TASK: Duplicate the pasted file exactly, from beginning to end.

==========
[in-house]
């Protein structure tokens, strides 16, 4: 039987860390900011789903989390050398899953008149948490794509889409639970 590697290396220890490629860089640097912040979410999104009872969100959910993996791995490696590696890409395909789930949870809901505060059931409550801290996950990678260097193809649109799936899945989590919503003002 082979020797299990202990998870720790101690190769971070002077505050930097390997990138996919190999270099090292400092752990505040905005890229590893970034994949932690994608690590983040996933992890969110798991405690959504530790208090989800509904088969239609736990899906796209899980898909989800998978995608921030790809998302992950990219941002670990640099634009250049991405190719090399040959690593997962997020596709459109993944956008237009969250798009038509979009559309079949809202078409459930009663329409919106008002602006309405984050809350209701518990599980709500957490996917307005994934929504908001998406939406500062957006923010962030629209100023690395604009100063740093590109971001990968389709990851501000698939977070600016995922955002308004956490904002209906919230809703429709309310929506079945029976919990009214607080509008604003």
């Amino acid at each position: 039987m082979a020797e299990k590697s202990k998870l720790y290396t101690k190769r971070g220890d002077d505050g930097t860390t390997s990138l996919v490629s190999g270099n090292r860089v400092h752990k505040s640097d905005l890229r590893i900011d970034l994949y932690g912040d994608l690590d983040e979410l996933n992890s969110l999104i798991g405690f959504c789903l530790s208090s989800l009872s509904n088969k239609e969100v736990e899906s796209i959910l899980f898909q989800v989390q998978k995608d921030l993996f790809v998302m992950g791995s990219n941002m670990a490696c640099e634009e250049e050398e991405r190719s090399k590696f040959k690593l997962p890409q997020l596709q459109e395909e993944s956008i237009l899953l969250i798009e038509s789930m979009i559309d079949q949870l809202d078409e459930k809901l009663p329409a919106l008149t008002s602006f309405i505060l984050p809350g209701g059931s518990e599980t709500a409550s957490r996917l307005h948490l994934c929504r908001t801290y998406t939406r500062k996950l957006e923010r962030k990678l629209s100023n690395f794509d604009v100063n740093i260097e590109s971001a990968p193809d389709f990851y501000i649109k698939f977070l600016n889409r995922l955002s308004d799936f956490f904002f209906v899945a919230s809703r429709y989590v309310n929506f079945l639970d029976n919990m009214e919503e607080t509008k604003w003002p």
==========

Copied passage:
[in-house]
């Protein structure tokens, strides 16, 4: 039987860390900011789903989390050398899953008149948490794509889409639970 590697290396220890490629860089640097912040979410999104009872969100959910993996791995490696590696890409395909789930949870809901505060059931409550801290996950990678260097193809649109799936899945989590919503003002 082979020797299990202990998870720790101690190769971070002077505050930097390997990138996919190999270099090292400092752990505040905005890229590893970034994949932690994608690590983040996933992890969110798991405690959504530790208090989800509904088969239609736990899906796209899980898909989800998978995608921030790809998302992950990219941002670990640099634009250049991405190719090399040959690593997962997020596709459109993944956008237009969250798009038509979009559309079949809202078409459930009663329409919106008002602006309405984050809350209701518990599980709500957490996917307005994934929504908001998406939406500062957006923010962030629209100023690395604009100063740093590109971001990968389709990851501000698939977070600016995922955002308004956490904002209906919230809703429709309310929506079945029976919990009214607080509008604003």
């Amino acid at each position: 039987m082979a020797e299990k590697s202990k998870l720790y290396t101690k190769r971070g220890d002077d505050g930097t860390t390997s990138l996919v490629s190999g270099n090292r860089v400092h752990k505040s640097d905005l890229r590893i900011d970034l994949y932690g912040d994608l690590d983040e979410l996933n992890s969110l999104i798991g405690f959504c789903l530790s208090s989800l009872s509904n088969k239609e969100v736990e899906s796209i959910l899980f898909q989800v989390q998978k995608d921030l993996f790809v998302m992950g791995s990219n941002m670990a490696c640099e634009e250049e050398e991405r190719s090399k590696f040959k690593l997962p890409q997020l596709q459109e395909e993944s956008i237009l899953l969250i798009e038509s789930m979009i559309d079949q949870l809202d078409e459930k809901l009663p329409a919106l008149t008002s602006f309405i505060l984050p809350g209701g059931s518990e599980t709500a409550s957490r996917l307005h948490l994934c929504r908001t801290y998406t939406r500062k996950l957006e923010r962030k990678l629209s100023n690395f794509d604009v100063n740093i260097e590109s971001a990968p193809d389709f990851y501000i649109k698939f977070l600016n889409r995922l955002s308004d799936f956490f904002f209906v899945a919230s809703r429709y989590v309310n929506f079945l639970d029976n919990m009214e919503e607080t509008k604003w003002p």